AnonymousOctober 31, 2007 at 1:57 am
Hello, I just wanted to make a comment on the frequency of the IV IgG. It may be the case that Kevie does not show symptoms until four months after IV IgG, but symptoms are the tip of the iceberg. I would guess that the goal is to suppress production of his own (auto-) antibodies and this is done best with monthly IV IgG. This would be with the goal to minimize present and future damage. Doing IV IgG every four months may work to control symptoms, but you also want to control the underlying process as well as possible in order to minimize long term damage that accumulates when it is not controlled. I fully understand that in this illness the “exact” best schedule and timing of administration of IV IgG are controversial and very, very likely are dependent on the disease status in each individual patient. I have worked with children with other autoimmune processes and immune mediated processes (many easier to detect than GBS/CIDP) and the best treatment is suppression of the immune response and gradual spacing of the therapy that works so that the process does not “flair” with this spacing.
It may help Kevie to deal with the impact that this will have on his life if he is able to understand that it is directed toward making the submerged part of the iceberg be safer.
With hope for cure of these illlnesses.
AnonymousOctober 31, 2007 at 10:41 pm
What a quandry…..seems as if whatever you do you have drawbacks or the like.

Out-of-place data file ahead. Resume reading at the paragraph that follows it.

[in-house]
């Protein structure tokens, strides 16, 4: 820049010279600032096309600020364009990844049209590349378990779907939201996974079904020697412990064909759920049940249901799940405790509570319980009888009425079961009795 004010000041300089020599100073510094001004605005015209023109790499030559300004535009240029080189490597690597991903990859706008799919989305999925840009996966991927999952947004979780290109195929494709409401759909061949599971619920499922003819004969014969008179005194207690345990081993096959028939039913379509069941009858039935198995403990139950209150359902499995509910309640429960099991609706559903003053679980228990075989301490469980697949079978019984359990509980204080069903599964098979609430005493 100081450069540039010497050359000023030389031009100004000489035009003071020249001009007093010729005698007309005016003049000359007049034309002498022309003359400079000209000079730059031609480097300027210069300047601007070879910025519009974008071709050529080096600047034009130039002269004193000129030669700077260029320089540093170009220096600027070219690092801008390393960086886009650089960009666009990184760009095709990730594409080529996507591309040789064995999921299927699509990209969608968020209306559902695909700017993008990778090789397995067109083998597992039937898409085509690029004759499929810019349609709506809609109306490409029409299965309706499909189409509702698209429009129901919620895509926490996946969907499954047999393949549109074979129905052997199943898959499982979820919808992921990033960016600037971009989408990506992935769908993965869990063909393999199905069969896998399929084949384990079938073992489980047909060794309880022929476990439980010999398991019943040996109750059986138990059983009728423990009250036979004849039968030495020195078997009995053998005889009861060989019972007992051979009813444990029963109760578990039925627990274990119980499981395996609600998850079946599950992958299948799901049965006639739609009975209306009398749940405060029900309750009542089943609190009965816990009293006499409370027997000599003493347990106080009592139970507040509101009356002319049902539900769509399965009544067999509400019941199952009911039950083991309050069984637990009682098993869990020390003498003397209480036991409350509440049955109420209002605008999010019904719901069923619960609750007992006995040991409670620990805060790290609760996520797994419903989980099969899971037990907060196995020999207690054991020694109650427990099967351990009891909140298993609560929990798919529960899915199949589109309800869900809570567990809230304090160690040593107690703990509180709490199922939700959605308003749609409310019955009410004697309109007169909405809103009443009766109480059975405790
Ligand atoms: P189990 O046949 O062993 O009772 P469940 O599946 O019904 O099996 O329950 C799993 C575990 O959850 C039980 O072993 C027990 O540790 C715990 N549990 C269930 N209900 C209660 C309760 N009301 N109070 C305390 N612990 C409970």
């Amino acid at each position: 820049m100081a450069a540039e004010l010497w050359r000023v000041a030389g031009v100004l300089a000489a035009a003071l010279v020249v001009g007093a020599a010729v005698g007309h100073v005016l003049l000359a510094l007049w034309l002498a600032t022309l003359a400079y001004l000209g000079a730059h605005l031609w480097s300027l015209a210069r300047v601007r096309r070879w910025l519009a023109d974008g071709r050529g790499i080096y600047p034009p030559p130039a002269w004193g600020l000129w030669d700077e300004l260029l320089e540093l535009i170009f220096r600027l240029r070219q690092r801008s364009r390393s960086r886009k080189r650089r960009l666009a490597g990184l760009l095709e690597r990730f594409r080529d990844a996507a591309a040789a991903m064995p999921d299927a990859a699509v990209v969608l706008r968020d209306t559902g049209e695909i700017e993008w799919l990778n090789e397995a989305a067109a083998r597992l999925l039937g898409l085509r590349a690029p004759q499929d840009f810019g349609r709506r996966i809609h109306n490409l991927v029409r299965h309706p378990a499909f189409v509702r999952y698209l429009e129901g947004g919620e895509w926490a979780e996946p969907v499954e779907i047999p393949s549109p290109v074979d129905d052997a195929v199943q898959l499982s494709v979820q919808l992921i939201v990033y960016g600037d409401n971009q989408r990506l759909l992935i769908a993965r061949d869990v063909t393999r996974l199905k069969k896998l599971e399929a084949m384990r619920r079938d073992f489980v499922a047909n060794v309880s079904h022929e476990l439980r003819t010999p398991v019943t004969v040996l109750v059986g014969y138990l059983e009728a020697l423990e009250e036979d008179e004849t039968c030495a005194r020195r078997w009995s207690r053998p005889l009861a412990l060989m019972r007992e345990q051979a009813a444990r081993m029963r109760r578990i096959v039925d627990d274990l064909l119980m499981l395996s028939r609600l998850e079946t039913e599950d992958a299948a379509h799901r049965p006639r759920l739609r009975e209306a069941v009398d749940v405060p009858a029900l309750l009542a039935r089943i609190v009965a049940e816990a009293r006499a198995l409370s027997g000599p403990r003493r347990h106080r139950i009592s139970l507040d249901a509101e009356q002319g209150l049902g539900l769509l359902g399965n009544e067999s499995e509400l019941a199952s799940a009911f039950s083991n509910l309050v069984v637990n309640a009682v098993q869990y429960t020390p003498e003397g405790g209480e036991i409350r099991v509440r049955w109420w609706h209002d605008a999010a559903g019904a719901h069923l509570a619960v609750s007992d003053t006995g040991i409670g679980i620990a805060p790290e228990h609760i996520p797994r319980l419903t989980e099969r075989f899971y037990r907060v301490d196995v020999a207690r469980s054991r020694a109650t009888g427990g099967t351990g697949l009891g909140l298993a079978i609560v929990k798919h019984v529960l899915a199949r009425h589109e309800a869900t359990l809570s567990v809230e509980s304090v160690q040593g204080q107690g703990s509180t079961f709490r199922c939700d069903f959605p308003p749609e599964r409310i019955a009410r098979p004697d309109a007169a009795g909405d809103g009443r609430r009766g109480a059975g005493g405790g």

Have you [I am sure you have and I’ve not kept up-sorry] talked all the pros and cons about long-waits long infusions, vs short-waits shorter more frequent infusions with your doctor/s? There seem to be ‘trade-offs’ all around.
I for one, very often feel guilty about my seeming ‘blood sucking’ [hey it’s Halloween and also appropriate!] tendencies. I get a huge dose monthly [every 4 weeks] and really count every day between infusions! The benefits of infusion far offset the potential side effects – usually.
I wish I could be of more help! Honestly, all that you and Kevie have gone thru and are going through keep me inspired, especially the keeping on with the going on. That IF you can deal with this, well I have to…and it should be easy by comparison. It all has kept me from becoming a wimpy mush ball. And from having self-pity-parties. For that I thank you from the bottom of my heart. Though I wish you did not have to have the experiences.
I wish I had the know-how or resources to help you more.